Michelle Adamo, Portland, Ore.
A decade ago cars powered by fuel cells seemed like the future of green automotive travel, but many analysts now think otherwise.
These futuristic cars run on hydrogen fuel and emit only heat and water vapor. Their engines mix hydrogen, stored on-board in fuel tanks much like gas tanks, with oxygen in the air to produce electricity that powers the drive train. Environmentalists love the idea of fuel cell cars given their lack of greenhouse gas emissions and reliance on a renewable fuel that can be produced domestically.
Despite these benefits, fuel cell cars have not caught on and skeptics wonder if they ever will. One big hurdle is that creating hydrogen
fuel turns out to be highly inefficient compared to other readily available fuels. According to Richard Gilbert, co-author of Transport
Revolutions: Moving People and Freight Without Oil, the creation of hydrogen gas uses about half the energy it creates. Half of this
resulting energy then goes to the conversion of hydrogen back into electricity within fuel cells. The result is that “only a quarter of
the initially available energy reaches the electric motor.” In fact, hydrogen fuel cell vehicles’ efficiency varies between 18 and 20
percent, while battery electric vehicles have 77-80 percent efficiency.
Not only are fuel cells less efficient than internal combustion engines, their implementation on a wide scale would create enormous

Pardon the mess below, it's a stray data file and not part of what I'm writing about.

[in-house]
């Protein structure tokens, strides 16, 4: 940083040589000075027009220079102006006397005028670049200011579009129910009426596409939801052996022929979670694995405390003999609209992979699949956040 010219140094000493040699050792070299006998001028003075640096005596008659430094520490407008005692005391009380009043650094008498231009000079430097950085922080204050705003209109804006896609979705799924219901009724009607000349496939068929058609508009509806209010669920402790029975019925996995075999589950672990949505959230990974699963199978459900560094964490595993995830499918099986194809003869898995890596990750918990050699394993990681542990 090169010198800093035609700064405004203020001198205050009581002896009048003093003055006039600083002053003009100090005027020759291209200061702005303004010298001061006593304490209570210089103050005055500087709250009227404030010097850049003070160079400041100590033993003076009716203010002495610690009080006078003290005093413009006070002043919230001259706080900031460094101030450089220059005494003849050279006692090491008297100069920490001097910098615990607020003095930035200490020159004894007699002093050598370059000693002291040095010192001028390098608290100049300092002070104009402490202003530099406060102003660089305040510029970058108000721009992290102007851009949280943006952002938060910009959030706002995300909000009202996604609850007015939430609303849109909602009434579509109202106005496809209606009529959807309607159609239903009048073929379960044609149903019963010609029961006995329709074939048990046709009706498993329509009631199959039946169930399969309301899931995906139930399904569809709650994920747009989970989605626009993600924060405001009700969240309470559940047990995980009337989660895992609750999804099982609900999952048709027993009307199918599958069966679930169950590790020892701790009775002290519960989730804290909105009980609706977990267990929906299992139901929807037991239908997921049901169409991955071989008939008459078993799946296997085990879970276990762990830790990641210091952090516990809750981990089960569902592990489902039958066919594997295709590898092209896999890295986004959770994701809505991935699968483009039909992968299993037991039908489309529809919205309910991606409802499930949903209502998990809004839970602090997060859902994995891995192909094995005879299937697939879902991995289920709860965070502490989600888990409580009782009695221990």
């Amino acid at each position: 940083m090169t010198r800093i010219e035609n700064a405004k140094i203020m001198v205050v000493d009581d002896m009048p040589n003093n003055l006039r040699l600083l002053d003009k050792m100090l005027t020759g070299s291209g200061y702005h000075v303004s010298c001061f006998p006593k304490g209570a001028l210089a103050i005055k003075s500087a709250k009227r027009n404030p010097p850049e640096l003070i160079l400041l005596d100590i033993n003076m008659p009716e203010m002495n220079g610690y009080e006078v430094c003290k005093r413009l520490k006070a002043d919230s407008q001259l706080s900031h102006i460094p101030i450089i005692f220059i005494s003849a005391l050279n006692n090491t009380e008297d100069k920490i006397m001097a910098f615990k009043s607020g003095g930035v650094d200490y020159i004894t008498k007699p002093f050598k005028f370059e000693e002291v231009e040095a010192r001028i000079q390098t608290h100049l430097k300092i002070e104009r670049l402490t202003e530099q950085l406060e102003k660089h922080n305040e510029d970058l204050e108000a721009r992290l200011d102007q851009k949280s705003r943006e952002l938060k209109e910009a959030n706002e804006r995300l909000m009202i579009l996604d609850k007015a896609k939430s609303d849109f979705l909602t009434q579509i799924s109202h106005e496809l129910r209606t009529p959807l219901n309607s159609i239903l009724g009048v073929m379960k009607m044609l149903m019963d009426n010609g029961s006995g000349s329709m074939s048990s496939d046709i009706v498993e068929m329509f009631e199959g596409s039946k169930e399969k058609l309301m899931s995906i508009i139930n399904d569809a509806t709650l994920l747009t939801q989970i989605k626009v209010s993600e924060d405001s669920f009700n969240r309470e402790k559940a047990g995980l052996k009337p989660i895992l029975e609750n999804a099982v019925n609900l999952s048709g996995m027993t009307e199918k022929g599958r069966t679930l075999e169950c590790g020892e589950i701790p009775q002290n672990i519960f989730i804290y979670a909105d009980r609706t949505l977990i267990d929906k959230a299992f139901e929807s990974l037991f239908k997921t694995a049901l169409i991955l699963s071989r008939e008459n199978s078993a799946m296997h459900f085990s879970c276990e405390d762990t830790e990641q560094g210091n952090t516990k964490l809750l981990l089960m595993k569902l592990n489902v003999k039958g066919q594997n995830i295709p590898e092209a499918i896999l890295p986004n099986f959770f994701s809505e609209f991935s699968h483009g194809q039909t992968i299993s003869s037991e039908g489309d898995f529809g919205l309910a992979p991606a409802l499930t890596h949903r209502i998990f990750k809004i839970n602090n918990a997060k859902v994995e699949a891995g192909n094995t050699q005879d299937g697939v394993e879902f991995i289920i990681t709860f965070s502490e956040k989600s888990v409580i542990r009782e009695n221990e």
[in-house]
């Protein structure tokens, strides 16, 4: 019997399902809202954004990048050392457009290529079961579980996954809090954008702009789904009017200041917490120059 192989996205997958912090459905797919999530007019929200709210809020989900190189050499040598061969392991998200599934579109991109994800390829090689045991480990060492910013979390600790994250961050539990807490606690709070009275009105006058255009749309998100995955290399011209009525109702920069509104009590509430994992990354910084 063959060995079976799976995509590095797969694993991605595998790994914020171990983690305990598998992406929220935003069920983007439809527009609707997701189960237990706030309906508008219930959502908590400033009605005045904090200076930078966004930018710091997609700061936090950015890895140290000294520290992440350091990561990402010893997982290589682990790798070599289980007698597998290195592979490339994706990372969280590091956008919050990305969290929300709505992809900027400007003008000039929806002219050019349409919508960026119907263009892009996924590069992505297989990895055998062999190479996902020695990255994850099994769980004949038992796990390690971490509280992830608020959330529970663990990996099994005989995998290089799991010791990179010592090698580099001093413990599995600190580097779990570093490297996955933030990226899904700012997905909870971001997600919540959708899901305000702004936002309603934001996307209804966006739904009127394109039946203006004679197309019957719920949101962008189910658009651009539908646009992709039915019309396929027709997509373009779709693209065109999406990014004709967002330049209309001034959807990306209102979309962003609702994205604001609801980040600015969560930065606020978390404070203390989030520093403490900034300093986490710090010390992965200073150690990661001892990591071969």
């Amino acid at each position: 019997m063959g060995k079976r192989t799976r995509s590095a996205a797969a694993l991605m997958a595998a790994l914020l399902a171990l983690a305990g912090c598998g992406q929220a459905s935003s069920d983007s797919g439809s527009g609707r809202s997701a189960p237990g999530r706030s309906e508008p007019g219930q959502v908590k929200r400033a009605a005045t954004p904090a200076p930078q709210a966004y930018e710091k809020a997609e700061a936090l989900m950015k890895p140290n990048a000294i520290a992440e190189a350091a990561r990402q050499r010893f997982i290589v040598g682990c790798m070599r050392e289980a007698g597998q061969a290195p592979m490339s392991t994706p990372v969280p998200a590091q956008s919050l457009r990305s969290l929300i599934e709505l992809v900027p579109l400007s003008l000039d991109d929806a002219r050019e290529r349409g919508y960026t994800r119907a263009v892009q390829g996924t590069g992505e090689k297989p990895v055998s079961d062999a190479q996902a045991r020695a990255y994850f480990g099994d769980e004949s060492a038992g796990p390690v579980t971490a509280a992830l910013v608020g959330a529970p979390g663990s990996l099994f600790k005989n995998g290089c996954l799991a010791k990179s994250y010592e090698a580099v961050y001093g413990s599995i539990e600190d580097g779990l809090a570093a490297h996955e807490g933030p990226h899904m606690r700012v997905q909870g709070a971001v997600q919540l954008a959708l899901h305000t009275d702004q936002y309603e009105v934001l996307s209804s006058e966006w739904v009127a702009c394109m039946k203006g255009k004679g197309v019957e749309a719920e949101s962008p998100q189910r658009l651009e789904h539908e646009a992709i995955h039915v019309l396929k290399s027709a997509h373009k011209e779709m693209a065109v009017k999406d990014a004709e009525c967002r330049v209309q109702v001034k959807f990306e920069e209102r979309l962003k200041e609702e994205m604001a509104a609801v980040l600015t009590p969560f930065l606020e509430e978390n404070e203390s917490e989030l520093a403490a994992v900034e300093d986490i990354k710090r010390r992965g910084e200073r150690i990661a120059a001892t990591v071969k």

infrastructure costs. New infrastructure would be required from “wells to wheels.” Also, fuel cell motors wear out five times faster than
internal combustion engines, thereby resulting in a shorter car life and more maintenance. Hydrogen’s small size and extreme reactivity
results in brittle metal and engines prone to leaking, which reduces both environmental and practical benefits.
But many still consider fuel cell cars a viable option. “Hydrogen is the key to sustainable transportation because it can be produced in
virtually unlimited quantities from renewable resources and because its use is nearly pollution-free,” says the non-profit INFORM. A
significant financial commitment to hydrogen research, says the group, could result in a variety of vehicles fueled by hydrogen that perform as well or better than gasoline vehicles, with a fraction of the environmental impact.
INFORM adds that transitioning to hydrogen could be achieved without new federal dollars if we reallocate funds within the national energy program from nuclear and fossil fuels. “The opportunities for innovation and economic growth in hydrogen energy are largely
untapped, and many nations are working to establish an early position in this fledgling field.” According to INFORM, Germany and Japan are far ahead of the U.S. in hydrogen development. The group would like to see U.S. policymakers encourage more development of fuel cells so we have options open in a fast-transitioning energy future.
Meanwhile, sales of battery electric and hybrid vehicles continue to soar — rising 228 percent in 2013 alone. There are currently no new
fuel cell vehicles for sale at American auto dealers, although Honda has hinted that it could have its FCX fuel cell engine ready for the
mass market by 2018.